I. LANGUAGE OF NORWAY.
however, the following outline of the grammar and the vocabularies,
though necessarily brief and imperfect, will probably suffice.
Pronunciation. The Consonants and their pronunciation are
nearly all the same as in English; but f at the end of a word is
pronounced like v; g before e and i and at the end of a syllable is
often pronounced like y; j is pronounced like the English y; k be¬
fore e, i, j, y, <p, and 0 is (in Norway) pronounced like the Eng¬
lish t followed by the consonant y, or nearly like the English ch;
sk before the same vowels is pronounced like the English sh;
while c (like s before e, i, y, a, and 0, and like k before a, 0, u,
and aa), q, x, and s are used in words of foreign origin only. The
chief irregularities are that d at the end or in the middle of a
syllable is generally mute, as Fladbr0d (pron. Flabre), sidst (pron.
sist), hende (pron. henne); g at the end of a syllable is often in¬
audible , as deilig (pron. deili), farlig (pron. farli), while eg is
softened to ei, as jeg (pron. jei), egen (pron. eien), and, in con¬
versation, mig, dig, sig are corrupted to mei, dei, sei ; s after r is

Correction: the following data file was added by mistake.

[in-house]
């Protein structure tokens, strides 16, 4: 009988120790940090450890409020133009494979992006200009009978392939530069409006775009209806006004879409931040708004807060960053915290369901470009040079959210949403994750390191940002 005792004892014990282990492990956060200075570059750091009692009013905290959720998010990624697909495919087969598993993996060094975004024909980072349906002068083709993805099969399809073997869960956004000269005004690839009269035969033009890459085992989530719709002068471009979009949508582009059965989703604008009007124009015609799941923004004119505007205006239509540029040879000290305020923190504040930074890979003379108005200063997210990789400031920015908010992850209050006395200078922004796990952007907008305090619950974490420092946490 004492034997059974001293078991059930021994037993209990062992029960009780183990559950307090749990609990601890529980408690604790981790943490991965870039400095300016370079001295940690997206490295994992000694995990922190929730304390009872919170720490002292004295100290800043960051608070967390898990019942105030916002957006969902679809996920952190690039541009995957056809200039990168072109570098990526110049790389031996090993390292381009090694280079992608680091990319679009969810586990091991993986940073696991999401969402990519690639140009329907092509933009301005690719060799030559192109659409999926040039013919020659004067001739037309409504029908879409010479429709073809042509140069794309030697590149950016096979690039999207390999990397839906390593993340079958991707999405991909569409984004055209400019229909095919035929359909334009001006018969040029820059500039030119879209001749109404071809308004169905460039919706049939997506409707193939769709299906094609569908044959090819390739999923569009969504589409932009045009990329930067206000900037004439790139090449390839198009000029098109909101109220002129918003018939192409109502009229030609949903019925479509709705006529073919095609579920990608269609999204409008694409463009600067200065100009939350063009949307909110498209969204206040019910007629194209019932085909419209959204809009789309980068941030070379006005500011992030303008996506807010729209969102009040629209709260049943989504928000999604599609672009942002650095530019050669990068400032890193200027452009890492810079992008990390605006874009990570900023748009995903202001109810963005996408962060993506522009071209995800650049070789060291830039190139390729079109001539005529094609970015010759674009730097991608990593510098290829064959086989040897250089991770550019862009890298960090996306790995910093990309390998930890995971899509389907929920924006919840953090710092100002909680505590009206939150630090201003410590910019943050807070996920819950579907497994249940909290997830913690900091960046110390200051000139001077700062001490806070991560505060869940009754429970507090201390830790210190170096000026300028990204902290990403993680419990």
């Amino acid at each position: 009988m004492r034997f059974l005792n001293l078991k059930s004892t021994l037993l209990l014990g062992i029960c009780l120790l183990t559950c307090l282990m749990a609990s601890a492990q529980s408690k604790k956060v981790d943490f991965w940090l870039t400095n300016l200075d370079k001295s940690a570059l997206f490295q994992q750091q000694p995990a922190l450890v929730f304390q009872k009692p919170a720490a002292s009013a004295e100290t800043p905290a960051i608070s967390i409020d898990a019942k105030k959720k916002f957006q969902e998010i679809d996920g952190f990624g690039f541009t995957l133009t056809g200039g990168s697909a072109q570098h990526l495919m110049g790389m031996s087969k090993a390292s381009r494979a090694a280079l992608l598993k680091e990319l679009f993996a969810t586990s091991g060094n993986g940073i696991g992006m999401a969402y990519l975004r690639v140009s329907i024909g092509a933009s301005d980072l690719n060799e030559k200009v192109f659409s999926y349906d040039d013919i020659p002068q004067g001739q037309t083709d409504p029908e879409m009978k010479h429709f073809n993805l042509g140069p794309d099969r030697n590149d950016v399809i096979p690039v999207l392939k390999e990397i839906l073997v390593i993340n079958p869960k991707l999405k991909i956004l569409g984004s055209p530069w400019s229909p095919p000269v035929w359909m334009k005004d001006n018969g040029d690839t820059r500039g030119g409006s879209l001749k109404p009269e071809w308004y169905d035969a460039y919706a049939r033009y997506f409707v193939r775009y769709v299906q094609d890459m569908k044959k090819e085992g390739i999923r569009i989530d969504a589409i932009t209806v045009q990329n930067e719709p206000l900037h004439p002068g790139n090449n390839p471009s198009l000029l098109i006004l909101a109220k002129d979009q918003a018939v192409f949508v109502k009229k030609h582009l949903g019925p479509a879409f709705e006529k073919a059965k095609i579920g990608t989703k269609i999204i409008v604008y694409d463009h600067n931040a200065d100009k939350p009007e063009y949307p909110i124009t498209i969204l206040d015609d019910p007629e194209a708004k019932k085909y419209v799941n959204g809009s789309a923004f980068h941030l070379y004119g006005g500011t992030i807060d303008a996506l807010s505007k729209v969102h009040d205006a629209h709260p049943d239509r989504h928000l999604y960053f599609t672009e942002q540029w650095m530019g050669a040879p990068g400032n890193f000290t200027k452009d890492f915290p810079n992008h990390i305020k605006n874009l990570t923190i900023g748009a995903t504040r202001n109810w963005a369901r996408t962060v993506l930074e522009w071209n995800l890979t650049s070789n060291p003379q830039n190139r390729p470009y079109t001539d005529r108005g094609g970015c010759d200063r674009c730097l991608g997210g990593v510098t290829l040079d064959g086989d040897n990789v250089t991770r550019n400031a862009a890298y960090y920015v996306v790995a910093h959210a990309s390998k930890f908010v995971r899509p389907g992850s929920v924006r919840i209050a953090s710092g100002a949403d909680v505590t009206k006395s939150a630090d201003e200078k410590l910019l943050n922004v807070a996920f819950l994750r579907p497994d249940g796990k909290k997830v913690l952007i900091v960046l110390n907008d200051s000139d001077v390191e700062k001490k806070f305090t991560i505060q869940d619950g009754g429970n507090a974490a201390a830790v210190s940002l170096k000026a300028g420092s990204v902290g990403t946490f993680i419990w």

pronounced almost like sh; lastly, in det, the t is usually mute,
and de is pronounced di (dee).
The Vowels a, e, and i are pronounced (as in French and Ger¬
man) ah, eh, ee; o is sometimes pronounced 00 (as in boot), some¬
times 0 (as in hole), and when short it is like the short English 0
(in hot), but less open; in ai, ei, oi, each letter is pronounced
distinctly; u, vshen long, is somewhat like the u in lute, with an
approach to the French u, and when short it resembles the French
eu or the English i in bird; y , when long, is like the French u,
and when short it is indistinguishable from the short 0. The
sound of aa is that of the long English 0 ; a is like e, but more
opeu (as in where); 0, sometimes written 0 when the sound is
more open, has the sound of the German 6 or the French eu. These
two last letters are placed at the end of the alphabet, a peculiarity
which consulters of a Danish dictionary must bear in mind. —
Those who have studied French or German will have no difficulty
with the y and the 0, but it is not so easy to catch the precise
sound of the u, and it requires some practice to distinguish be¬
tween words in which 0 is pronounced 00 and those in which it
pronounced as in English.
Genders. There are two genders, the common (including mas¬
culine and feminine) and the neuter.
Articles. The Indefinite is en (c.) or et (n.), as en Mand (a
man), en Kvinde (a woman), et Barn (a child).
The Definite is den (c), det (n.), de (pi.), which forms are
used almost exclusively when an adjective intervenes between the
article and the substantive, as den gode Mand (the good man), det
unge Barn (the young child), de gamle Konger (the old kings).
When immediately connected with Its substantive, the definite
article is -en or -n, -et or -t, and -ne or -tne, added as an affix to